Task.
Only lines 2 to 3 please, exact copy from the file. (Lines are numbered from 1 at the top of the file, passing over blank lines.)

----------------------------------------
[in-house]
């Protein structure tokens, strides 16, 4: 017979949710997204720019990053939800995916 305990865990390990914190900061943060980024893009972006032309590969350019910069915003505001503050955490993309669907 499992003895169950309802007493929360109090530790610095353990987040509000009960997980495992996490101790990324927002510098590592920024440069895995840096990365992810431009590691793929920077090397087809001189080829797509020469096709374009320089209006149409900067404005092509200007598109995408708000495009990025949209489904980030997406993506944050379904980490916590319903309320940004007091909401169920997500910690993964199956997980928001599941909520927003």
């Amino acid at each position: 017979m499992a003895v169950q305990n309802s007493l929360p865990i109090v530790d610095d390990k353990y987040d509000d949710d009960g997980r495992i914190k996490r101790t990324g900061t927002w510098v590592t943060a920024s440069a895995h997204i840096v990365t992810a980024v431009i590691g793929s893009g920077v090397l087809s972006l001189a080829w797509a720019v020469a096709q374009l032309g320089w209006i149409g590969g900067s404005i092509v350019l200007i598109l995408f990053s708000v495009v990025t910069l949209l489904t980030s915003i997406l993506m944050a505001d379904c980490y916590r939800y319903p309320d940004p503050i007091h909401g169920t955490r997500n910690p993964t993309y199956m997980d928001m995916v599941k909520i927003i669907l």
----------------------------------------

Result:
């Protein structure tokens, strides 16, 4: 017979949710997204720019990053939800995916 305990865990390990914190900061943060980024893009972006032309590969350019910069915003505001503050955490993309669907 499992003895169950309802007493929360109090530790610095353990987040509000009960997980495992996490101790990324927002510098590592920024440069895995840096990365992810431009590691793929920077090397087809001189080829797509020469096709374009320089209006149409900067404005092509200007598109995408708000495009990025949209489904980030997406993506944050379904980490916590319903309320940004007091909401169920997500910690993964199956997980928001599941909520927003």
């Amino acid at each position: 017979m499992a003895v169950q305990n309802s007493l929360p865990i109090v530790d610095d390990k353990y987040d509000d949710d009960g997980r495992i914190k996490r101790t990324g900061t927002w510098v590592t943060a920024s440069a895995h997204i840096v990365t992810a980024v431009i590691g793929s893009g920077v090397l087809s972006l001189a080829w797509a720019v020469a096709q374009l032309g320089w209006i149409g590969g900067s404005i092509v350019l200007i598109l995408f990053s708000v495009v990025t910069l949209l489904t980030s915003i997406l993506m944050a505001d379904c980490y916590r939800y319903p309320d940004p503050i007091h909401g169920t955490r997500n910690p993964t993309y199956m997980d928001m995916v599941k909520i927003i669907l």